On September 18, Go Eat Give will partner with Consul General to Guatemala in Atlanta and Coleccion Luna to present an evening with authentic dinner, speakers, art and entertainment. Keynote address by Cónsul General de Guatemala en Atlanta, Rosa Maria Mérida de Mora. Born and raised in Guatemala, Ms Rosa Maria has served as a diplomat for over 25 years serving most recently in Buenos Aires and New York. She will share important facts about the Guatemalan population in southeast US, as well as cultural insights from her homeland.

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Featuring social entrepreneur and founder of Coleccion LunaStephanie Jolluck. A social entrepreneur, Ms. Jolluck started Coleccion Luna in 1999 to focus on women’s empowerment, alleviating poverty, preserving tradition, sustainability, and promoting cultural diversity and understanding. Coleccion Luna works with a women’s co-op located on the shores of Lake Atitlan in Guatemala to create beaded jewelry, hand woven textiles, bags, belts and more.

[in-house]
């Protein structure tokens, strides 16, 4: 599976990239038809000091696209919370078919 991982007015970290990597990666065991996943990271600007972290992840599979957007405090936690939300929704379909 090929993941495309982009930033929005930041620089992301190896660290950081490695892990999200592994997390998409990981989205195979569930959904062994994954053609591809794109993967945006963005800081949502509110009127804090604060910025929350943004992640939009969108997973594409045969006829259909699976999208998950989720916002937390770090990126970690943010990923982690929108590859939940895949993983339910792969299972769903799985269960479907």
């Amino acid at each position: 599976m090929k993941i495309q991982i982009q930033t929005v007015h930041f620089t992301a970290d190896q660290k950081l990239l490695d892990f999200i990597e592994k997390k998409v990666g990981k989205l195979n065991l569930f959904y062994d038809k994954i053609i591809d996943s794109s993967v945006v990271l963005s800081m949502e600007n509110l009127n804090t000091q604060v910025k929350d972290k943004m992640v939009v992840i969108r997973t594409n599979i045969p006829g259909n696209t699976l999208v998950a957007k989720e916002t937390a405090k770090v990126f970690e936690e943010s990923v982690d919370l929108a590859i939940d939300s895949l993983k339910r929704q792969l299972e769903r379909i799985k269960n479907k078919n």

guatemalan food

Authentic Guatemalan menu at family-run restaurant, El Quetzal includes Tostadas con guacamole and frijoles, Pepian de Pollo, Jocon w/ pork, Chile Rellenos (Vegetarian); Beets & Palm Salad Ensalada, Arroz, Frijoles, Mole con platanos fritos & rellenitos de platanos. Non-alcoholic beverages include Horchata & Tamarindo. Also, enjoy live music and door prizes!

Ticket includes buffet dinner, speaker and entertainment. Free parking. Portion of proceeds benefit Go Eat Give, 501(c)(3) registered nonprofit organization that raises awareness of different cultures through travel, food and community service.

Read more details or purchase tickets here.

Destination Guatemala

Teaching and Learning in a Week in Quetzaltenango